“I was raised to believe in socialism”

By Councillor Dawn Smith

At the age of eight I spoke in a Council chamber for the first time. I spoke in support of a petition my mother had set up to save our local public swimming pool in Barking, East London, where I grew up.

In 2019 I spoke for the first time after being elected as a Worthing Borough Councillor in the ward of Broadwater, the ward where I live, about Brexit of all things! I’ve been interested in politics my entire life, having been raised in a working class family where my Irish dad strongly supported the trade union movement as a postman. I studied Politics and have taught it. My A level teacher used to say “If you don’t do politics, politics ‘does’ you.” So I choose to do politics!

I moved to Worthing in 2006 and didn’t think my interest in politics was ever going to see me become actively involved. After all, this area has forever been a Conservative true blue heartland.

In 2015 the political climate was starting to change both locally and nationally. Austerity was directly affecting many people on our doorsteps. It felt as if people here in Worthing were starting to join the dots between how they voted and the outcomes of their actions. Maybe, just maybe, politics was shifting? Jeremy Corbyn became leader of the Labour Party and he offered the political vision I was raised to believe in: socialism. My family felt hopeful that finally things could be improved for the betterment of our society.

The snap General Election of 2017 saw me stop shouting at the TV and start campaigning. It was time to step up and get involved. I was motivated and signed up to help our local Labour candidate. When I joined the Party, I remember turning up to the Labour Hall and feeling politically ‘home’, a feeling new to me.

That year Worthing got its first Labour Councillor in 42 years with a by-election win for Dr Beccy Cooper, and we finally had a Councillor with a red rosette in Worthing Town Hall. She is our very hardworking group leader now – we are a group of ten opposition councillors. I am very proud to be one of them.

When the local elections came around for 2018, we very much meant business here in Worthing. We had selected wonderful candidates and had target wards that were truly winnable. It was fantastic that we went from one to five councillors. Councillor Margaret Howard became my ward’s first ever Labour Councillor. Her campaign was a massive inspiration to me – and the key motivation for me to put myself forward as a candidate in 2019.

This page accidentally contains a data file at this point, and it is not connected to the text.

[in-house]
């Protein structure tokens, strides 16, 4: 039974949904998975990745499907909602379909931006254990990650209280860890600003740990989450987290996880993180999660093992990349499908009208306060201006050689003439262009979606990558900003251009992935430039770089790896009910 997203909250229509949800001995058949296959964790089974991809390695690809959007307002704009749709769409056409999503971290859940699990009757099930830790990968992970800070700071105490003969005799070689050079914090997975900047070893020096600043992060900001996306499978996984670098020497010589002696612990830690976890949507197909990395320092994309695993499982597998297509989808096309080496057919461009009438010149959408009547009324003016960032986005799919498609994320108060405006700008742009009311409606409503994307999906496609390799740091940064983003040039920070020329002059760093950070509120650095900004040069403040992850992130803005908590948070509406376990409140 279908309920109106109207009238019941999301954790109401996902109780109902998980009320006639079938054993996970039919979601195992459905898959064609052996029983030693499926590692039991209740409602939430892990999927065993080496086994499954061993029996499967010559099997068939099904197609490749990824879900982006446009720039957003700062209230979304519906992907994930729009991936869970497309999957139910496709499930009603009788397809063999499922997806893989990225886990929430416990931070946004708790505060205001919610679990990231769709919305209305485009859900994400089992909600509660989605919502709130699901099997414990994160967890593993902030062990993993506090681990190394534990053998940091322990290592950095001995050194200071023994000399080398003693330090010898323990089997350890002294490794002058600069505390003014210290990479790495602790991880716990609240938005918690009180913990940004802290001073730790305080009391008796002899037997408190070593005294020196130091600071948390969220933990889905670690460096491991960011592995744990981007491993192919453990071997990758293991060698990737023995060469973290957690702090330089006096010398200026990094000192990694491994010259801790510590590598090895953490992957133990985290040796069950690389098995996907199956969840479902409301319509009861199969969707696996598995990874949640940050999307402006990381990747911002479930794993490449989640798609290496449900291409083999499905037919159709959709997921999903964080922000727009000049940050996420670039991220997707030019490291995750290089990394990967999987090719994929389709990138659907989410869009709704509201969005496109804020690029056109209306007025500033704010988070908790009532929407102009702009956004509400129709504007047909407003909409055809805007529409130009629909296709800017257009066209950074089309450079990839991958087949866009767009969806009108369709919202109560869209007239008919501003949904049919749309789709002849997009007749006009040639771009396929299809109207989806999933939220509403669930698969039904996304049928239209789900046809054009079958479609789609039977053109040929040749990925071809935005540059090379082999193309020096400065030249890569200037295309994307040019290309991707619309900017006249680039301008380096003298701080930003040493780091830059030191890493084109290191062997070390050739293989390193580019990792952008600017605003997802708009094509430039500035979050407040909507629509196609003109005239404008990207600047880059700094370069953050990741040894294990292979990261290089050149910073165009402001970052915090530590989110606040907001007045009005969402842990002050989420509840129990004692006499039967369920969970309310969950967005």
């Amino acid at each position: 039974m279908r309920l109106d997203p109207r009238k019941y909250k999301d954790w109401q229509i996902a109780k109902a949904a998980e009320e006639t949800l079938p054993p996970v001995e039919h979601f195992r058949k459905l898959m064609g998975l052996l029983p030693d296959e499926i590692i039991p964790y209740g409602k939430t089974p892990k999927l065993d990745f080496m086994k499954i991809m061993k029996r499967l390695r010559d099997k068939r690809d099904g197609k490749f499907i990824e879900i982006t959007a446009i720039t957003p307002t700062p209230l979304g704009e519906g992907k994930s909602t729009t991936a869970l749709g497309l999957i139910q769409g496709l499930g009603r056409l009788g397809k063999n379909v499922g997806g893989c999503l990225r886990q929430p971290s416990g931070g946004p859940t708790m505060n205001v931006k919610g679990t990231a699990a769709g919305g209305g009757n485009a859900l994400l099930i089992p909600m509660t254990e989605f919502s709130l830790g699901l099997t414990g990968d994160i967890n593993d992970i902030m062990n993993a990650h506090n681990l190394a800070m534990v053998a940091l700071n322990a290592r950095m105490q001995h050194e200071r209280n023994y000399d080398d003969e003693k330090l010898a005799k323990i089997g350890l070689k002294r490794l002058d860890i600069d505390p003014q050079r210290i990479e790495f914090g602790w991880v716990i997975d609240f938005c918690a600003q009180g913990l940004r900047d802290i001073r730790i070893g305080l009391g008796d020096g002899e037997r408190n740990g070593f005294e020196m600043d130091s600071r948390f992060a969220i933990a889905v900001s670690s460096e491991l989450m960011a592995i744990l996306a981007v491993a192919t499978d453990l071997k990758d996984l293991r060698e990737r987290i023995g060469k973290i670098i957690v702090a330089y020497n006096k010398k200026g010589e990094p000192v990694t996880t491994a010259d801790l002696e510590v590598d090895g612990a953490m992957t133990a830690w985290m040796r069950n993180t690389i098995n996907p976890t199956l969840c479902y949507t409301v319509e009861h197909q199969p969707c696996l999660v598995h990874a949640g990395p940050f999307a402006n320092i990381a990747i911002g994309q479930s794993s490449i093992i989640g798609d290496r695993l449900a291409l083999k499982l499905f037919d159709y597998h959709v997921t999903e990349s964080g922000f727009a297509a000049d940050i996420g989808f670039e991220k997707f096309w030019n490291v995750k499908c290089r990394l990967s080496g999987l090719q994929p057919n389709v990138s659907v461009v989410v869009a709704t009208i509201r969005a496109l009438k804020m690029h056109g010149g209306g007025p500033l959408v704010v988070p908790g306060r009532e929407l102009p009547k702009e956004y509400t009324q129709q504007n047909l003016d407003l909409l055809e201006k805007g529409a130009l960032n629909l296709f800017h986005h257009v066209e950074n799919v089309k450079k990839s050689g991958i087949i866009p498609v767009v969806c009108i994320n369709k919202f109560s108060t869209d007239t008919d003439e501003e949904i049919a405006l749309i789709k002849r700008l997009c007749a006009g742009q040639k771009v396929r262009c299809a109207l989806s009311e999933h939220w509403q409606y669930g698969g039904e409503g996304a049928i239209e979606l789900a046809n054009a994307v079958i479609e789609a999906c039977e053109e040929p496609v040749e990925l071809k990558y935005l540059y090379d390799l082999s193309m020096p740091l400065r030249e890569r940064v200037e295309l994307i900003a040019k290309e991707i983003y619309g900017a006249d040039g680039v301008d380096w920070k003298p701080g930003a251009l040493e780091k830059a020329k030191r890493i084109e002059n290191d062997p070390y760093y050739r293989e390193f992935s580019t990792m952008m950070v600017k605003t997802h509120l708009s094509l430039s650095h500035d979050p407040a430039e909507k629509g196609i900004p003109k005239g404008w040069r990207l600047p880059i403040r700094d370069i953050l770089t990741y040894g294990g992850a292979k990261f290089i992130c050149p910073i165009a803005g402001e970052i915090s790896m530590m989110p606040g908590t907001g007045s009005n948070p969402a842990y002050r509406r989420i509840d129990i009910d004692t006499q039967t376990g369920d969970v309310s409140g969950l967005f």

On 3rd May 2019, the returning officer announced that the results were in for the Worthing Borough Council elections. The first ward announced was Broadwater, my ward. I had been told a few minutes before I had won, but nothing could prepare me for how the public announcement made me feel.

This really did matter to me on so many levels. I wanted to stand up for my community, and they had put their faith in our policies. We won this due to many committed activists doing everything possible for two solid months. From stuffing envelopes, to canvassing and everything in between, it was all hands on deck. We won the seat, it was never just me. All throughout the campaigns, we used the slogan #KeepItLocal on all social media platforms. We focused on how we would operate differently from the Conservatives, with real policies and strategies that could work. We won five more seats and became a strong opposition of ten Labour Councillors.

This once ‘true blue’ town is turning red, one set of local elections at a time. Why? We focus on local issues, ward-specific needs, and issues across the town. We help in our communities and have a visible presence. We are organised with ward coordinators, and have high contact rates with residents.

Before COVID-19 came along, we held regular street stalls, listening campaigns, which involved going around our wards street by street, and listening to residents about the issues that were important to them. We are their trusted representatives, and listening to them shapes our policies around their needs. For far too long the local Conservatives have told people how they will do things, it’s their ‘vision’, or lack of it, it could be argued. It’s our offering genuine achievable alternatives that help us challenge here.

In our 2021 campaign, things are very different. We are only commencing canvassing in small groups after Easter. We have been phone banking and relying on encouraging people to vote early, by post and social media. We are keeping our focus local, and at the Borough level hoping to push for at least No Overall Control.

This year I’m standing for West Sussex County Council in the same ward. In many ways I feel like that eight year old girl who stood up in her local Town Hall wanting to see her swimming pool kept open. Only this time I’m a 43 year old woman and trying to stop our children and family centre from closing. Away from the national narrative, the battle lines are clear here in Worthing for Borough and County. We offer the alternative view of keeping community services going, over the Conservatives constantly cutting them.

Dawn Smith is Councillor for Broadwater Ward, Worthing Borough Council.

Labour Hub is running a series of articles about why socialist candidates are standing locally and what difference they want to make. Get in touch if this applies to you!

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